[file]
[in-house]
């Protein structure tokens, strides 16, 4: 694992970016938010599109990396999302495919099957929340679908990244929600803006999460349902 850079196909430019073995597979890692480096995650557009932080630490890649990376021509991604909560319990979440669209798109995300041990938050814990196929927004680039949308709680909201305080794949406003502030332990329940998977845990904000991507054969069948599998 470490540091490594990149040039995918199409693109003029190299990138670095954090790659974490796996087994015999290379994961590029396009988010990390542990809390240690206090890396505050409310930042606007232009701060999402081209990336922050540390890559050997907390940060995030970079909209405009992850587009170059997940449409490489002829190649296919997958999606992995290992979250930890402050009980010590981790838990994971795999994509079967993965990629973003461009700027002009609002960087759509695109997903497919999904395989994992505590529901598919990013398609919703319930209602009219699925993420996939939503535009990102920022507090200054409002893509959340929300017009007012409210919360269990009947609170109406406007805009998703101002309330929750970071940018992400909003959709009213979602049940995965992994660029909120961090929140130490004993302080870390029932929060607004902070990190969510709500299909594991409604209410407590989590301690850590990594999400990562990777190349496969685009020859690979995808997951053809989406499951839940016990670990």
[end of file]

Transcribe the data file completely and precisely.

[in-house]
């Protein structure tokens, strides 16, 4: 694992970016938010599109990396999302495919099957929340679908990244929600803006999460349902 850079196909430019073995597979890692480096995650557009932080630490890649990376021509991604909560319990979440669209798109995300041990938050814990196929927004680039949308709680909201305080794949406003502030332990329940998977845990904000991507054969069948599998 470490540091490594990149040039995918199409693109003029190299990138670095954090790659974490796996087994015999290379994961590029396009988010990390542990809390240690206090890396505050409310930042606007232009701060999402081209990336922050540390890559050997907390940060995030970079909209405009992850587009170059997940449409490489002829190649296919997958999606992995290992979250930890402050009980010590981790838990994971795999994509079967993965990629973003461009700027002009609002960087759509695109997903497919999904395989994992505590529901598919990013398609919703319930209602009219699925993420996939939503535009990102920022507090200054409002893509959340929300017009007012409210919360269990009947609170109406406007805009998703101002309330929750970071940018992400909003959709009213979602049940995965992994660029909120961090929140130490004993302080870390029932929060607004902070990190969510709500299909594991409604209410407590989590301690850590990594999400990562990777190349496969685009020859690979995808997951053809989406499951839940016990670990």